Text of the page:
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Paquita Zuidema, Julie Haggerty, Maria Cadeddu, Jorgen Jensen, Emiliano Orlandi, Mario Mech, J. Vivekanandan, and Zhien Wang

The cloudy, humid atmosphere remains our most important weather and climate forecasting challenge. Airborne remote sensors such as radars and lidars have revolutionized information on aerosol, moisture, cloud, and precipitation (liquid and ice) vertical structure, far increasing the information gathered from in situ measurements alone. In recognition, the National Science Foundation (NSF) has expanded its aircraft deployment resources to the remote sensors listed in Table 1. These also include a profiling microwave radiometer sensitive to the atmospheric temperature structure. However, microwave observations from which integrated water vapor and liquid water paths and free-tropospheric humidity profiles can be retrieved

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Stefan Kneifel, Stephanie Redl, Emiliano Orlandi, Ulrich Löhnert, Maria P. Cadeddu, David D. Turner, and Ming-Tang Chen


Microwave radiometers (MWR) are commonly used to quantify the amount of supercooled liquid water (SLW) in clouds; however, the accuracy of the SLW retrievals is limited by the poor knowledge of the SLW dielectric properties at microwave frequencies. Six liquid water permittivity models were compared with ground-based MWR observations between 31 and 225 GHz from sites in Greenland, the German Alps, and a low-mountain site; average cloud temperatures of observed thin cloud layers range from 0° to −33°C. A recently published method to derive ratios of liquid water opacity from different frequencies was employed in this analysis. These ratios are independent of liquid water path and equal to the ratio of α L at those frequencies that can be directly compared with the permittivity model predictions. The observed opacity ratios from all sites show highly consistent results that are generally within the range of model predictions; however, none of the models are able to approximate the observations over the entire frequency and temperature range. Findings in earlier published studies were used to select one specific model as a reference model for α L at 90 GHz; together with the observed opacity ratios, the temperature dependence of α L at 31.4, 52.28, 150, and 225 GHz was derived. The results reveal that two models fit the opacity ratio data better than the other four models, with one of the two models fitting the data better for frequencies below 90 GHz and the other for higher frequencies. These findings are relevant for SLW retrievals and radiative transfer in the 31–225-GHz frequency region.

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Françoise Guichard, Nicole Asencio, Christophe Peugeot, Olivier Bock, Jean-Luc Redelsperger, Xuefeng Cui, Matthew Garvert, Benjamin Lamptey, Emiliano Orlandi, Julia Sander, Federico Fierli, Miguel Angel Gaertner, Sarah C. Jones, Jean-Philippe Lafore, Andrew Morse, Mathieu Nuret, Aaron Boone, Gianpaolo Balsamo, Patricia de Rosnay, Bertrand Decharme, Philip P. Harris, and J.-C. Bergès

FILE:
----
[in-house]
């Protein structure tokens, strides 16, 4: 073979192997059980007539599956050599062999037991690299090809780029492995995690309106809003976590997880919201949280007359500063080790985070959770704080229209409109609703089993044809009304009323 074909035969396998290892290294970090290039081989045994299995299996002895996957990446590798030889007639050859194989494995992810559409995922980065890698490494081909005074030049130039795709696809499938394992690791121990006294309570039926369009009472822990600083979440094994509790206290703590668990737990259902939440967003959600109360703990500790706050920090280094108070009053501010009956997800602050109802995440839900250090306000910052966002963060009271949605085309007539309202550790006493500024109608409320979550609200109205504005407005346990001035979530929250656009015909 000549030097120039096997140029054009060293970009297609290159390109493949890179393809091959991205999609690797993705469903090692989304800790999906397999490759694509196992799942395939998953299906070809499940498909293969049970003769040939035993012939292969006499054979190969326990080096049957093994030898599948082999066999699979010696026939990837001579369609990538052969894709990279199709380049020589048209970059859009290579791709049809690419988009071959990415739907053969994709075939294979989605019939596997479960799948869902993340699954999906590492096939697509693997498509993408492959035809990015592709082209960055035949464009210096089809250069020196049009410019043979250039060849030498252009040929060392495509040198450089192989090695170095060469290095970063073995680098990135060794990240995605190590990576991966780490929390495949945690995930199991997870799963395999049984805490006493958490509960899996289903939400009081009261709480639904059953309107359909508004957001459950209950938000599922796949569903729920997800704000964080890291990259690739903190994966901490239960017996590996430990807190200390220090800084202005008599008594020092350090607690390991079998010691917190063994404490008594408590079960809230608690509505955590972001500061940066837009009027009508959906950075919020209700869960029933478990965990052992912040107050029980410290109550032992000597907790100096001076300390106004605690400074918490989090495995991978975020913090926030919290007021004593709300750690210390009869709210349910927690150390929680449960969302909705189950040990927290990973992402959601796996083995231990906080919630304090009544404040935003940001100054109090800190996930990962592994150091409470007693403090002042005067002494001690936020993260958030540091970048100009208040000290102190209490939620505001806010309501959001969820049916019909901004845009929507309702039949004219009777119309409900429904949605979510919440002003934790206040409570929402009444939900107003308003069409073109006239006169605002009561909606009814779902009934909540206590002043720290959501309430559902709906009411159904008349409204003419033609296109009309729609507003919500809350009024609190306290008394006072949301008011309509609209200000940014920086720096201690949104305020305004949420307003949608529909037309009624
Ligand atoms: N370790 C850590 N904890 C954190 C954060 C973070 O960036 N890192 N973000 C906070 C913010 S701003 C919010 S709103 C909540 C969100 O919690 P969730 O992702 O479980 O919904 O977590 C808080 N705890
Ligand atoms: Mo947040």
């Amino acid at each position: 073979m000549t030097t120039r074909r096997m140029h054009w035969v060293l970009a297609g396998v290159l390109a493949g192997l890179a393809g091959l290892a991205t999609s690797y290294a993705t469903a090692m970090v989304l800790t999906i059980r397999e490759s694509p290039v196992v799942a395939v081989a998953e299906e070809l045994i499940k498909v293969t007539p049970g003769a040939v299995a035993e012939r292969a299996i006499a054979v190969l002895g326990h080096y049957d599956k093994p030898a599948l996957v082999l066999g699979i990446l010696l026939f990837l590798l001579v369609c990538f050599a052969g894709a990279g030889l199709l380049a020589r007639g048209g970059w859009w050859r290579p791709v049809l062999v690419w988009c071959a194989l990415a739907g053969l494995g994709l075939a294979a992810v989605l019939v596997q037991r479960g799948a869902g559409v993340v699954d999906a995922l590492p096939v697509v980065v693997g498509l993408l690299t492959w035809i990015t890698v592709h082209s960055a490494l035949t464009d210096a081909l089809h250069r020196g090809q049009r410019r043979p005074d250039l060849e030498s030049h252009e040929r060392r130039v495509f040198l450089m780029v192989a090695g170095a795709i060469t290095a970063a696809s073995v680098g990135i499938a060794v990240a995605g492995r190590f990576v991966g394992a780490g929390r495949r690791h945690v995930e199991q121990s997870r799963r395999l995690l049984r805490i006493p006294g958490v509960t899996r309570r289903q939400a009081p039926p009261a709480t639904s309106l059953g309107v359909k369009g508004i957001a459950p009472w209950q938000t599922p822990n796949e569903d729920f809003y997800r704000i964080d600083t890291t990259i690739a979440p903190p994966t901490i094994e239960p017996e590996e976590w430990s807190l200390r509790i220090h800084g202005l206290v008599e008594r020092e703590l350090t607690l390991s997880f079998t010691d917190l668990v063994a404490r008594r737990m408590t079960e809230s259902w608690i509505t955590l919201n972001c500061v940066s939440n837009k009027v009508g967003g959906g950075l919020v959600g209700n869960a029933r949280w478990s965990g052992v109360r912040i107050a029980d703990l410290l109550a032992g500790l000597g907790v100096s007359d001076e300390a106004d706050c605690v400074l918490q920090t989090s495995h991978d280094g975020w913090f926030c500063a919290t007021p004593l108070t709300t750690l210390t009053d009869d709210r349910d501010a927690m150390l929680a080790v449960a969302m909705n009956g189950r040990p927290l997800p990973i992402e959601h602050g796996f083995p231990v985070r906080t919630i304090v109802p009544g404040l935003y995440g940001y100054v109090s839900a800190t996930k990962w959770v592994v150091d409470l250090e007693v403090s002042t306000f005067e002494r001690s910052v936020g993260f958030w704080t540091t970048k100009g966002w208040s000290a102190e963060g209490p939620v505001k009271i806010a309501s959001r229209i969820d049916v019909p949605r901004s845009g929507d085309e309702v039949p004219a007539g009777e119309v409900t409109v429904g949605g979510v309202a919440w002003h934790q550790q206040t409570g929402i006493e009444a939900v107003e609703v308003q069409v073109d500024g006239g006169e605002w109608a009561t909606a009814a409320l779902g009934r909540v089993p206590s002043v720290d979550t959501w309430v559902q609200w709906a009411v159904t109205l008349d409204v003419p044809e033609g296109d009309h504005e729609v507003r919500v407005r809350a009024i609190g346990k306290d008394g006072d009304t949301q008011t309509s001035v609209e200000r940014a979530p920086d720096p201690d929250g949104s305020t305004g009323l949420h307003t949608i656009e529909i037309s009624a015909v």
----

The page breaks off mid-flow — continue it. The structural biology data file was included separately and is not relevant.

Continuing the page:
An evaluation of precipitation and evapotranspiration simulated by mesoscale models is carried out within the African Monsoon Multidisciplinary Analysis (AMMA) program. Six models performed simulations of a mesoscale convective system (MCS) observed to cross part of West Africa in August 2005.

Initial and boundary conditions are found to significantly control the locations of rainfall at synoptic scales as simulated with either mesoscale or global models. When initialized and forced at their boundaries by the same analysis, all models forecast a westward-moving rainfall structure, as observed by satellite products. However, rainfall is also forecast at other locations where none was observed, and the nighttime northward propagation of rainfall is not well reproduced. There is a wide spread in the rainfall rates across simulations, but also among satellite products.

The range of simulated meridional fluctuations of evapotranspiration (E) appears reasonable, but E displays an overly strong zonal symmetry. Offline land surface modeling and surface energy budget considerations show that errors in the simulated E are not simply related to errors in the surface evaporative fraction, and involve the significant impact of cloud cover on the incoming surface shortwave flux.

The use of higher horizontal resolution (a few km) enhances the variability of precipitation, evapotranspiration, and precipitable water (PW) at the mesoscale. It also leads to a weakening of the daytime precipitation, less evapotranspiration, and smaller PW amounts. The simulated MCS propagates farther northward and somewhat faster within an overall drier atmosphere. These changes are associated with a strengthening of the links between PW and precipitation.

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